Someone once said -- I think it was Bernard Fall
-- that the French were not so much outfought at Dien Bien Phu as they were out-engineered. I thought of that while reading this line from a Jon Lee Anderson dispatch from Libya:
The rebels have lost ground because they have not learned how to hold
it. At the front lines at Ras Lanuf and Brega, they didn’t dig trenches,
and so when jets came to bomb them they panicked and ran.
Defending is hard work. No one likes digging fighting positions, and it usually takes disciplined officers and non-commissioned officers to force soldiers to do it. But in the defense, the things you do to prepare yourself when the enemy is not shooting at you -- when you would rather be smoking cigarettes and drinking tea -- are the things that keep you from being killed when the enemy is shooting at you.
UPDATE: An especially learned reader pointed me to Steve Biddle's article "Victory Misunderstood" (.pdf, p. 158) about the First Persian Gulf War in which Steve faults the amazingly bad Iraqi fighting positions as one cause of the poor Iraqi combat performance. I don't think we can draw conclusions about all Arab fighting organizations not liking to dig proper foxholes -- after all, Hizballah's defensive positions during the 2006 War were fantastic -- but we can draw such a conclusion about poorly disciplined fighting organizations not liking to dig proper foxholes.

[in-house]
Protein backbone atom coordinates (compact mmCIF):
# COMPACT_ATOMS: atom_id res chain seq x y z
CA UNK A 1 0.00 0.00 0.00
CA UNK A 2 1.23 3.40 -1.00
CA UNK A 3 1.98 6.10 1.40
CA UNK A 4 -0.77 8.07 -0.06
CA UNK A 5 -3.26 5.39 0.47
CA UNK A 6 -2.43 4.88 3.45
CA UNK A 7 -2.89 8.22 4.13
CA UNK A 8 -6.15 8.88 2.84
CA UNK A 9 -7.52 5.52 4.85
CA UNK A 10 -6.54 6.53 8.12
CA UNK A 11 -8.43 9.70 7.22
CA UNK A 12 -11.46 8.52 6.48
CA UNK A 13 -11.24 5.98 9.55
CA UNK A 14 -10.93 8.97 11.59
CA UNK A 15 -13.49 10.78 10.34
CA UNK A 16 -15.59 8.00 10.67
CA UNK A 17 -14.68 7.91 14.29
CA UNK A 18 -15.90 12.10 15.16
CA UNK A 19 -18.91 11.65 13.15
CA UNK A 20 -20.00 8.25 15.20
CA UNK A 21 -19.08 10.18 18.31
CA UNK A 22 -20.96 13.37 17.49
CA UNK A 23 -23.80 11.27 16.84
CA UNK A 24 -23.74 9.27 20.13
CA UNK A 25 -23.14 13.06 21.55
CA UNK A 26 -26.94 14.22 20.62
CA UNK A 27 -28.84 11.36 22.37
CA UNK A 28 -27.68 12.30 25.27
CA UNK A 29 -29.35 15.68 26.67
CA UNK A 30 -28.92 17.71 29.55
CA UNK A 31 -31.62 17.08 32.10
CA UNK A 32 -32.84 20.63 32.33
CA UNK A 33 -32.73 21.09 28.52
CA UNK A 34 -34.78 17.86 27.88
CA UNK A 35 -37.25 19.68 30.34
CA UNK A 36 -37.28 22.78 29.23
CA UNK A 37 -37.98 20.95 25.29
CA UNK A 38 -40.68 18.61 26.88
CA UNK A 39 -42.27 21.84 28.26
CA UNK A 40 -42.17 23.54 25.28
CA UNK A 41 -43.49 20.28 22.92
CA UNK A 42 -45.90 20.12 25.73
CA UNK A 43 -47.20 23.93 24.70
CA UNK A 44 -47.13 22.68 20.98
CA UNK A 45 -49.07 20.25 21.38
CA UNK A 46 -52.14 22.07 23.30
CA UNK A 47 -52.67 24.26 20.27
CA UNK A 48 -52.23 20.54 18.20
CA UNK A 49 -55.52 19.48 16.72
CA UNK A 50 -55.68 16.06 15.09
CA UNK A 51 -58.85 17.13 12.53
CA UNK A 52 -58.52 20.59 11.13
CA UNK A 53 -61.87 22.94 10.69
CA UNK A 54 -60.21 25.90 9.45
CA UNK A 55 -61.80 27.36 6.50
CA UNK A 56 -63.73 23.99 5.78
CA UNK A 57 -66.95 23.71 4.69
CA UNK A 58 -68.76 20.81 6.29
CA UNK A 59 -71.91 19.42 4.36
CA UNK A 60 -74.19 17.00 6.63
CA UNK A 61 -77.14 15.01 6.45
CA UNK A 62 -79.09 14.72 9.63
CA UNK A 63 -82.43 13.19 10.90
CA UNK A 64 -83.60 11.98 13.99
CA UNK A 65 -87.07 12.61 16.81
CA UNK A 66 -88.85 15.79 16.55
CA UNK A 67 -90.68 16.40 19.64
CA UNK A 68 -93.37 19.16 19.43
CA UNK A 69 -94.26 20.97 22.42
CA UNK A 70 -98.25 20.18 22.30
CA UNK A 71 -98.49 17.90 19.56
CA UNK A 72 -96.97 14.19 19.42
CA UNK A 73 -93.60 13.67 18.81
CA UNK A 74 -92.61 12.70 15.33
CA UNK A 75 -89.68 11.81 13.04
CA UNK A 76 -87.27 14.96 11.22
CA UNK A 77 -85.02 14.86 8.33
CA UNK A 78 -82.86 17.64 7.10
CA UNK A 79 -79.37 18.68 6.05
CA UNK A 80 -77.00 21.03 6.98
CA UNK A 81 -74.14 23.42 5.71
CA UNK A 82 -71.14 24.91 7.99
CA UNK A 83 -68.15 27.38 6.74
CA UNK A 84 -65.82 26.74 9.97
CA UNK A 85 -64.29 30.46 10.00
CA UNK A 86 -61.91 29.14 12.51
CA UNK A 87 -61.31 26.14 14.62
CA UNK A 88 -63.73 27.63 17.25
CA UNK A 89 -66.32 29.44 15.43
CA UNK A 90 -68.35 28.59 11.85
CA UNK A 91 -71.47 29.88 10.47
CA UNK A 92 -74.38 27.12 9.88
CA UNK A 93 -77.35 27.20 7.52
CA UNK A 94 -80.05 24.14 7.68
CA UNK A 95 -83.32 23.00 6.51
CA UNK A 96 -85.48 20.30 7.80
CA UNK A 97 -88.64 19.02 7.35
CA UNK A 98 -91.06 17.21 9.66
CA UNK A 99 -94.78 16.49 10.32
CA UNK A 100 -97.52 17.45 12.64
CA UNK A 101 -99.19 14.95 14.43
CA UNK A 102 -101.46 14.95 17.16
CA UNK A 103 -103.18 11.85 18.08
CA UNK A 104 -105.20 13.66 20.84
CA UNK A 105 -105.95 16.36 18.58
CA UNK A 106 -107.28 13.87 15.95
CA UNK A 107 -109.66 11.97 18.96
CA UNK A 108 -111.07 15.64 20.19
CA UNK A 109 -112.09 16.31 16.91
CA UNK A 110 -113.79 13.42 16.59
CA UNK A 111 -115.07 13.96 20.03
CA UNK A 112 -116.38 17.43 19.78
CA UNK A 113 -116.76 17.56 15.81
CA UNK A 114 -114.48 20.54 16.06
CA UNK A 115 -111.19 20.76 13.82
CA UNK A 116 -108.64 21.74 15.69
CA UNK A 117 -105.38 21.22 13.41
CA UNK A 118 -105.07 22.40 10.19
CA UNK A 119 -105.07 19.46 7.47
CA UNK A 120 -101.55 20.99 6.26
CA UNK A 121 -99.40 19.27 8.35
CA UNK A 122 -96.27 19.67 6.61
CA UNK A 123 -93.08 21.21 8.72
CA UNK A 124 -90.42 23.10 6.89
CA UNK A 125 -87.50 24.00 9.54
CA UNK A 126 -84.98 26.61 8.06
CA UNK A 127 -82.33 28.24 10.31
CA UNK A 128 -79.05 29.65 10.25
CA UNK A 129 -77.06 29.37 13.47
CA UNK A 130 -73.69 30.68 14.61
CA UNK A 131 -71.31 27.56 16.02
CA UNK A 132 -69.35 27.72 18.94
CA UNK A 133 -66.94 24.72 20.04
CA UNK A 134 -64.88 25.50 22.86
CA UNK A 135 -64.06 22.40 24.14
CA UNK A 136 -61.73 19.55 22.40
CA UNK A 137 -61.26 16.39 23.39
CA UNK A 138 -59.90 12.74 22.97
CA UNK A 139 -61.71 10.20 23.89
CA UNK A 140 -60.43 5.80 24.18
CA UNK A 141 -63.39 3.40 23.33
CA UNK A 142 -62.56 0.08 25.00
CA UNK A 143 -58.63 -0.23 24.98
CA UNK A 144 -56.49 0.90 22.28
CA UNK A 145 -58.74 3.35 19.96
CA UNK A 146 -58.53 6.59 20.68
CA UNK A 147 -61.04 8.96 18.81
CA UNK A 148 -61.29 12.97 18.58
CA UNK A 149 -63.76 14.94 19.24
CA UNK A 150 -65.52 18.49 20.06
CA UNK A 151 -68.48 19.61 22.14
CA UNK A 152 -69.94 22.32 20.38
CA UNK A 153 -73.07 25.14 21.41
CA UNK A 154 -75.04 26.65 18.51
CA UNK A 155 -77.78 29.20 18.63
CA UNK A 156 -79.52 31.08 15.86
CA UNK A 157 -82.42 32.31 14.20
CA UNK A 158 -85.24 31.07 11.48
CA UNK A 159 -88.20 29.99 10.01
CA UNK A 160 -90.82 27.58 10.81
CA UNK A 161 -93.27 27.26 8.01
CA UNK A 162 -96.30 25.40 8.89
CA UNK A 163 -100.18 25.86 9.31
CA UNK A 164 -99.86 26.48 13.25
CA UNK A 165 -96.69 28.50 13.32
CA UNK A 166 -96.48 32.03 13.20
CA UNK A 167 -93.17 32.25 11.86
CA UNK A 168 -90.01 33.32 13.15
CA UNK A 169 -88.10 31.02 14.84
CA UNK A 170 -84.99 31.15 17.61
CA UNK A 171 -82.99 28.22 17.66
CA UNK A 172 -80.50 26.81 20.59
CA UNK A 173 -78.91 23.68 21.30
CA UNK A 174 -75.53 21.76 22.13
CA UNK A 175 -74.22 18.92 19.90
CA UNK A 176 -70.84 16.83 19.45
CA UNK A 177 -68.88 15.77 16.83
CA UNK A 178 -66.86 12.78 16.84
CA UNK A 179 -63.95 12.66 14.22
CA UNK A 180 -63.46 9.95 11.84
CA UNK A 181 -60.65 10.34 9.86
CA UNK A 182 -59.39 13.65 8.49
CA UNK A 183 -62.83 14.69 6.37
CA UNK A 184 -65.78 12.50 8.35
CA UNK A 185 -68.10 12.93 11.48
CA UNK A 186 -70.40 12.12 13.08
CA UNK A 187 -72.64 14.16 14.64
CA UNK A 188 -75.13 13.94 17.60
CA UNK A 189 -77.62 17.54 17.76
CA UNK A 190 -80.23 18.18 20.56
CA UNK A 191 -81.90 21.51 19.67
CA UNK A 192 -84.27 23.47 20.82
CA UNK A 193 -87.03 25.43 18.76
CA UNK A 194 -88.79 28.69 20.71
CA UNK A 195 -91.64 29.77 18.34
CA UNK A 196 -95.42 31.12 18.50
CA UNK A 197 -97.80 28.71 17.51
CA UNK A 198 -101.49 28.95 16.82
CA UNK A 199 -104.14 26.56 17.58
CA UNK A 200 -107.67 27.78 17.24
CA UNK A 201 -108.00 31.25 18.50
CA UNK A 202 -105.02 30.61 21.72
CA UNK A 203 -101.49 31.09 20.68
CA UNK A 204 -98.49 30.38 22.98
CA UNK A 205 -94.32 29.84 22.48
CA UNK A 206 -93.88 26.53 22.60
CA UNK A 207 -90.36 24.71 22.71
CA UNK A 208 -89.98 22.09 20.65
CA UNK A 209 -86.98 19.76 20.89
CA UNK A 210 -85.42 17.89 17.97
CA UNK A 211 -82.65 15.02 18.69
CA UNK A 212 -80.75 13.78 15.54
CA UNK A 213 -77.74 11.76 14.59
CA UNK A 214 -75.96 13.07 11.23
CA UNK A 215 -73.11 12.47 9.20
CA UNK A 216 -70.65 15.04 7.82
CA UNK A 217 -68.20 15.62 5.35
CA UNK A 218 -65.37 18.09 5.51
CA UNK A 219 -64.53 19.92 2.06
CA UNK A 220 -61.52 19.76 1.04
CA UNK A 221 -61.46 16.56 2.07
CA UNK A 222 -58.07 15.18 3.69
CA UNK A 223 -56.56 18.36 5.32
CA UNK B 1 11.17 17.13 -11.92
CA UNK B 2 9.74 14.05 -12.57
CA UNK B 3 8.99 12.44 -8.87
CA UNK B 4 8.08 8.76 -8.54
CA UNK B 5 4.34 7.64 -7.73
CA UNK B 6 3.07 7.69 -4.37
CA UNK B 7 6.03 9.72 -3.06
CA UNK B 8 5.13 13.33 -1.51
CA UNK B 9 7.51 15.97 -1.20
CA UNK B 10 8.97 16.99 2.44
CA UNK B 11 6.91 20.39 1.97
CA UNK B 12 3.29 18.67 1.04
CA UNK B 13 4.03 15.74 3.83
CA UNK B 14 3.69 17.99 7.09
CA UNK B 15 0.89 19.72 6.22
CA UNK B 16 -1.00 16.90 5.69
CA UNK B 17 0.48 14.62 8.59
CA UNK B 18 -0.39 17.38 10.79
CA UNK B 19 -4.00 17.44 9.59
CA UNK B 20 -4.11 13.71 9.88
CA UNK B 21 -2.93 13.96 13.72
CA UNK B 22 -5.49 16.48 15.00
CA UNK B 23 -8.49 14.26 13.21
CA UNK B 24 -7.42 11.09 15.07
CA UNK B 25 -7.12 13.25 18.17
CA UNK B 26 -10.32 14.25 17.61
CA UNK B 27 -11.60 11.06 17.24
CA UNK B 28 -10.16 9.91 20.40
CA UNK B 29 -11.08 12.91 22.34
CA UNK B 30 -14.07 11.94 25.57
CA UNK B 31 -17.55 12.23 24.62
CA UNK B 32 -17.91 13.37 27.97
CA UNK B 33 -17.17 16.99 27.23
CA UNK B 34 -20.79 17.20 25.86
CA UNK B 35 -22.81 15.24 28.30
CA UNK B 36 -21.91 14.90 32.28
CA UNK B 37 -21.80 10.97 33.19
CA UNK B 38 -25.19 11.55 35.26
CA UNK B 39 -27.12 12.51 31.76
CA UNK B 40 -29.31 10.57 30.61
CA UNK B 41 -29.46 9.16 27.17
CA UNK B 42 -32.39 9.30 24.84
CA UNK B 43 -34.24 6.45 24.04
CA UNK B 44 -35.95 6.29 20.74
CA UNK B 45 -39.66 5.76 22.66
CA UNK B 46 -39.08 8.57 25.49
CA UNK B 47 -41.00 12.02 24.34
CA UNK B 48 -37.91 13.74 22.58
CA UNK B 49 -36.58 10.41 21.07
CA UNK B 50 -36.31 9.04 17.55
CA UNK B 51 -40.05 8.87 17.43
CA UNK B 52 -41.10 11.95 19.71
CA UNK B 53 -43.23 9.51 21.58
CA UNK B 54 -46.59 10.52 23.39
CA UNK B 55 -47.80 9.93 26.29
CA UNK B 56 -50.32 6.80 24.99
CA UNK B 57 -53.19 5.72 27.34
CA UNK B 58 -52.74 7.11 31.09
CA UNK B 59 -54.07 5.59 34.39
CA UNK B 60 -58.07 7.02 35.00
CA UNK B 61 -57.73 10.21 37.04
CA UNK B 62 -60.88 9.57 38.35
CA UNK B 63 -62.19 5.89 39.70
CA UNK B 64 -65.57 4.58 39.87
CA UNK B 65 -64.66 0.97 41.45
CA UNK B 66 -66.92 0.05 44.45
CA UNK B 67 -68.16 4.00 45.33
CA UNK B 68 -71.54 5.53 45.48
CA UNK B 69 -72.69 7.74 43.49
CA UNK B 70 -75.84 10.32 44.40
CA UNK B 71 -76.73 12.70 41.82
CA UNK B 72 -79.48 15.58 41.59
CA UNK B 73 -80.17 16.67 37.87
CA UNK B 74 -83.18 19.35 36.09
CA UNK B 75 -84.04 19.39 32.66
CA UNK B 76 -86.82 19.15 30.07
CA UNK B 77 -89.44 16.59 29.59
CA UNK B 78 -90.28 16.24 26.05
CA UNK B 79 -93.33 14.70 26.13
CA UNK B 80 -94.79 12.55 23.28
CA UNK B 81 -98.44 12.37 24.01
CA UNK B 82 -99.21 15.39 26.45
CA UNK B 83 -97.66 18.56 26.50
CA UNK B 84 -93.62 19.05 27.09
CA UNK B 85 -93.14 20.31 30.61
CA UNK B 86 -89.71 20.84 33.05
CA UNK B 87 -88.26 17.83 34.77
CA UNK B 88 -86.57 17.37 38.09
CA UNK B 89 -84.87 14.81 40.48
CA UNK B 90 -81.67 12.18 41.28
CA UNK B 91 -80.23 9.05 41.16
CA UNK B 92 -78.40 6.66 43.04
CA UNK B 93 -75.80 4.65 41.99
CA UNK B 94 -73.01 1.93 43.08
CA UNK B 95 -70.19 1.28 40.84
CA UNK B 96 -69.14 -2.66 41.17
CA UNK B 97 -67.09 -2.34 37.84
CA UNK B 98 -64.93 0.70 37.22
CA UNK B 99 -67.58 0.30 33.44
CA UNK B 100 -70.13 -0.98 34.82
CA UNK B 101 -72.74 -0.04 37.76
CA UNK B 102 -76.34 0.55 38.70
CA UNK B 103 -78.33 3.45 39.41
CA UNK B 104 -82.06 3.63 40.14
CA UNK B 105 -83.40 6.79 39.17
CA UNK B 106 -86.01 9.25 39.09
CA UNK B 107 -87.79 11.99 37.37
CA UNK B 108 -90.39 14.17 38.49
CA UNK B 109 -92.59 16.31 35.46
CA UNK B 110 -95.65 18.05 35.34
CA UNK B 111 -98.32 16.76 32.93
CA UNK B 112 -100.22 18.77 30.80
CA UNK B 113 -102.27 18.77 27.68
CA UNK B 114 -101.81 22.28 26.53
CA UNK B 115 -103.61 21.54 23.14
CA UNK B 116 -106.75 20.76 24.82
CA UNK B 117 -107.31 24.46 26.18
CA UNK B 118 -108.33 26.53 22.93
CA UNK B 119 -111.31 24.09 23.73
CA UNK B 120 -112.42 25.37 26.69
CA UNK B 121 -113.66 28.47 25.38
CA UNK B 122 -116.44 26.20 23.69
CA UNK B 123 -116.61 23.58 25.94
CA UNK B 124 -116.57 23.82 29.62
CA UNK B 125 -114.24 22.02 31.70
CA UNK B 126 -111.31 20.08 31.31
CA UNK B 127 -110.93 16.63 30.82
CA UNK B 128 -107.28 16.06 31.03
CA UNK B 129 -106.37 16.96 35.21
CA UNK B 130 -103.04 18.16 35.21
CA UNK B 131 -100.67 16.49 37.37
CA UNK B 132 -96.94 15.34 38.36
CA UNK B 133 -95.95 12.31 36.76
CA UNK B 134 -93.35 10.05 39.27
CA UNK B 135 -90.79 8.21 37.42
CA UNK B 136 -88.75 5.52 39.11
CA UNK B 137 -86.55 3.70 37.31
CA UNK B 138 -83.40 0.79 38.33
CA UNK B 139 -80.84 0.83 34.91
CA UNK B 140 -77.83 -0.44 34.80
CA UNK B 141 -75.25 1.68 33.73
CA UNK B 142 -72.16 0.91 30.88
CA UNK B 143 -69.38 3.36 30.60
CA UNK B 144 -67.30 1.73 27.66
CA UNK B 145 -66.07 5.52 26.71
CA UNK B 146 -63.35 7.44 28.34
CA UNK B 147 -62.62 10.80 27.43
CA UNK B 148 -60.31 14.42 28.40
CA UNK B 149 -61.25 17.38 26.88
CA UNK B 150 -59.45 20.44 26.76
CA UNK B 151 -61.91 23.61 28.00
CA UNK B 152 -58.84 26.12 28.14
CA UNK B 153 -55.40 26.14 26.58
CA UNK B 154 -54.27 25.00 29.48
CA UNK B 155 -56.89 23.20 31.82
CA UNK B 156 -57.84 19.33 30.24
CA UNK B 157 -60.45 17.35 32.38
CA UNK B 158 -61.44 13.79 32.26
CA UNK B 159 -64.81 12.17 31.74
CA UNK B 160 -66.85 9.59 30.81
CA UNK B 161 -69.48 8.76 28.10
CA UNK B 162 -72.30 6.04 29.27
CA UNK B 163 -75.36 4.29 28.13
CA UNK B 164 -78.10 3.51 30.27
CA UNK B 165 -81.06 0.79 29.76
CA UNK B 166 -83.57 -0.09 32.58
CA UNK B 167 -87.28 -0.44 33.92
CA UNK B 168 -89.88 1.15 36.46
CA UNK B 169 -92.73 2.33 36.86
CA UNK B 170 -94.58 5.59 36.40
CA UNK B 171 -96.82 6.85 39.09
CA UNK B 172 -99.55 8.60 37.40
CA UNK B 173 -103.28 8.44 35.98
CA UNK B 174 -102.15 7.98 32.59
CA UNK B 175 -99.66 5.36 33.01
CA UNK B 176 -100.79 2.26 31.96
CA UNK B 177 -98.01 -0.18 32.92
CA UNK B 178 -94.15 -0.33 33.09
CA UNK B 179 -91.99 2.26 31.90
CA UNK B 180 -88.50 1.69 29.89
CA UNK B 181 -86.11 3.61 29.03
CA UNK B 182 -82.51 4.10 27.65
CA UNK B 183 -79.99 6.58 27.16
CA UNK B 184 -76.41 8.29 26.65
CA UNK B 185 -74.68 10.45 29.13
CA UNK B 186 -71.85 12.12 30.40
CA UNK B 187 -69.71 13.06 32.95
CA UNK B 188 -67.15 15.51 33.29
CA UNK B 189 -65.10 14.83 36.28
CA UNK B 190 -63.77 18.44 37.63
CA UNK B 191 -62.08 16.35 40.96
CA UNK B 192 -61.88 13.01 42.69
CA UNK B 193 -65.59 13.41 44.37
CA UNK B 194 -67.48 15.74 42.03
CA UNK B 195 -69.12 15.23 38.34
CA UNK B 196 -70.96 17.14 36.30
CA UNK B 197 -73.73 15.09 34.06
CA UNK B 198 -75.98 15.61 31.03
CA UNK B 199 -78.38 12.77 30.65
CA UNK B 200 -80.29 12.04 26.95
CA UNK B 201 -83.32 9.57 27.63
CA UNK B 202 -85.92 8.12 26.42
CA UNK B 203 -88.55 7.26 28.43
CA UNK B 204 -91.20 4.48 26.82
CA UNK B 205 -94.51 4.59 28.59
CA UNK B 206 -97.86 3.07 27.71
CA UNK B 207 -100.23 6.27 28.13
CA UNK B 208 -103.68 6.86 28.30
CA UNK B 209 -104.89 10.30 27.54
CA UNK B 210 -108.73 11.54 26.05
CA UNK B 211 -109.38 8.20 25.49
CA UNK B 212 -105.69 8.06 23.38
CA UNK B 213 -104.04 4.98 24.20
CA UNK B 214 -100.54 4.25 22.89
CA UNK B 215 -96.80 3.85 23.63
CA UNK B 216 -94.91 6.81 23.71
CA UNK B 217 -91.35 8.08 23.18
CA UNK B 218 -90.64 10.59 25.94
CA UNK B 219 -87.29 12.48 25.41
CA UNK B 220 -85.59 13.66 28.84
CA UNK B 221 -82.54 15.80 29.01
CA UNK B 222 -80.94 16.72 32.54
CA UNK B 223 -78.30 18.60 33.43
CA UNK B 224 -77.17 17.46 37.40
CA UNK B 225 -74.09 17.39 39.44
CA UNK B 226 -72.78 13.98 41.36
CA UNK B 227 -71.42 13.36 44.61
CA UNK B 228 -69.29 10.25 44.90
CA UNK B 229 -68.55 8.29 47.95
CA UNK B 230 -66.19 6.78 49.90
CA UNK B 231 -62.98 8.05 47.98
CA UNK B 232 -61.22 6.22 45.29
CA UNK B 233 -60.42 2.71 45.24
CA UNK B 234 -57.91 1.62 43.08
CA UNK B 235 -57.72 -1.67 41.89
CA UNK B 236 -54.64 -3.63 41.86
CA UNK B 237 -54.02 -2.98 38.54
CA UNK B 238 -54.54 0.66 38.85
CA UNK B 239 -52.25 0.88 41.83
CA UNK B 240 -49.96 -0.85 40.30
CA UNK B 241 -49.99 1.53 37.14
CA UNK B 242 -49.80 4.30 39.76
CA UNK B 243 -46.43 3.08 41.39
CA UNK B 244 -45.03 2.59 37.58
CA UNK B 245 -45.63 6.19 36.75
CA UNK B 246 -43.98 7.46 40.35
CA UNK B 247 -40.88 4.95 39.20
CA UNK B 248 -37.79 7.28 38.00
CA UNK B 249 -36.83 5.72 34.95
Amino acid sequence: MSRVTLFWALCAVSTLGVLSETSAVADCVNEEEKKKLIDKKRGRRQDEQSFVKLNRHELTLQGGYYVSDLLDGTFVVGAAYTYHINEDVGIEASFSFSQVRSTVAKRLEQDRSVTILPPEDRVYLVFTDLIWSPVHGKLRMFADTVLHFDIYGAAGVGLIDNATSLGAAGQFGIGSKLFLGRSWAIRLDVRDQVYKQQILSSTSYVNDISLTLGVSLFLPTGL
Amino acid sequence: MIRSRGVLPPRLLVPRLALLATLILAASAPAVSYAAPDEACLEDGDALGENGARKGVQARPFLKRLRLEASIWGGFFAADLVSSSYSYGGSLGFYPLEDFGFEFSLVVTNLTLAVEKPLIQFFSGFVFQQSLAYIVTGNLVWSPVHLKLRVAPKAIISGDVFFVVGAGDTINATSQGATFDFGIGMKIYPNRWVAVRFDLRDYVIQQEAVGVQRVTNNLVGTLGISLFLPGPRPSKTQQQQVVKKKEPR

I'll end with a word of advice for the rebels in Benghazi: START DIGGING NOW.
In Benghazi itself, though, there were no signs of preparations for a
vigorous defense, and Mustafa Abdul-Jalil, the leader of the rebels’
ruling council, said on Al Arabiya
that his forces were still in control of Ajdabiya and the port town of
Brega to the west.